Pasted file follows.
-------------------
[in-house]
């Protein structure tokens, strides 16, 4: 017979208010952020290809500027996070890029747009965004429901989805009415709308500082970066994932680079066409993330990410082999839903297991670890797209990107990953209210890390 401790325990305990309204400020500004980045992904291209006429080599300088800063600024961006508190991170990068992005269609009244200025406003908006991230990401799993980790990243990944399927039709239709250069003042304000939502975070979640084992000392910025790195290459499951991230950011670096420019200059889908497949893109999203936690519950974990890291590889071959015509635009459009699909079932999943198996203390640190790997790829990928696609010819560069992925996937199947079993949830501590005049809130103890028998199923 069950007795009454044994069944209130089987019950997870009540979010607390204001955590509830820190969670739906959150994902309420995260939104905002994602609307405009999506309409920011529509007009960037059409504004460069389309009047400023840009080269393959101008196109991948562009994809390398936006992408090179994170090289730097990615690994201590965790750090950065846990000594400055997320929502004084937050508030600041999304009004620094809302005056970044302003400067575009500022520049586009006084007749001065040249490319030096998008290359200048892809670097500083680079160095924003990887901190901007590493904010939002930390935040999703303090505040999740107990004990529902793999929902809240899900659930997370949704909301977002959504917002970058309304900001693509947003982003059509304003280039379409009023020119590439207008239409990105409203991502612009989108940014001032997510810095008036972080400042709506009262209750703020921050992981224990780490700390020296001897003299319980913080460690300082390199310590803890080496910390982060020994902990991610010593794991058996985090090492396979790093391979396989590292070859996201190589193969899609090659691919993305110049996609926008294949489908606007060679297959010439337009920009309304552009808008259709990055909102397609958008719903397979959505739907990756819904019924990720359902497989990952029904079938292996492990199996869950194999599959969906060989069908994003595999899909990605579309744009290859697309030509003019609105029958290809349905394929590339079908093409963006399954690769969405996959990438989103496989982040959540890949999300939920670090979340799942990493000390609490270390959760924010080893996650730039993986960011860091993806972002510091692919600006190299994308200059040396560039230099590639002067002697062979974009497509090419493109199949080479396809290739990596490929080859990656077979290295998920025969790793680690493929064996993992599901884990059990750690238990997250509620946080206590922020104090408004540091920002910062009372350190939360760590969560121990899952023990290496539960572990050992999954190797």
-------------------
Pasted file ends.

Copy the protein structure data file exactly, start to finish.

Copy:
[in-house]
């Protein structure tokens, strides 16, 4: 017979208010952020290809500027996070890029747009965004429901989805009415709308500082970066994932680079066409993330990410082999839903297991670890797209990107990953209210890390 401790325990305990309204400020500004980045992904291209006429080599300088800063600024961006508190991170990068992005269609009244200025406003908006991230990401799993980790990243990944399927039709239709250069003042304000939502975070979640084992000392910025790195290459499951991230950011670096420019200059889908497949893109999203936690519950974990890291590889071959015509635009459009699909079932999943198996203390640190790997790829990928696609010819560069992925996937199947079993949830501590005049809130103890028998199923 069950007795009454044994069944209130089987019950997870009540979010607390204001955590509830820190969670739906959150994902309420995260939104905002994602609307405009999506309409920011529509007009960037059409504004460069389309009047400023840009080269393959101008196109991948562009994809390398936006992408090179994170090289730097990615690994201590965790750090950065846990000594400055997320929502004084937050508030600041999304009004620094809302005056970044302003400067575009500022520049586009006084007749001065040249490319030096998008290359200048892809670097500083680079160095924003990887901190901007590493904010939002930390935040999703303090505040999740107990004990529902793999929902809240899900659930997370949704909301977002959504917002970058309304900001693509947003982003059509304003280039379409009023020119590439207008239409990105409203991502612009989108940014001032997510810095008036972080400042709506009262209750703020921050992981224990780490700390020296001897003299319980913080460690300082390199310590803890080496910390982060020994902990991610010593794991058996985090090492396979790093391979396989590292070859996201190589193969899609090659691919993305110049996609926008294949489908606007060679297959010439337009920009309304552009808008259709990055909102397609958008719903397979959505739907990756819904019924990720359902497989990952029904079938292996492990199996869950194999599959969906060989069908994003595999899909990605579309744009290859697309030509003019609105029958290809349905394929590339079908093409963006399954690769969405996959990438989103496989982040959540890949999300939920670090979340799942990493000390609490270390959760924010080893996650730039993986960011860091993806972002510091692919600006190299994308200059040396560039230099590639002067002697062979974009497509090419493109199949080479396809290739990596490929080859990656077979290295998920025969790793680690493929064996993992599901884990059990750690238990997250509620946080206590922020104090408004540091920002910062009372350190939360760590969560121990899952023990290496539960572990050992999954190797």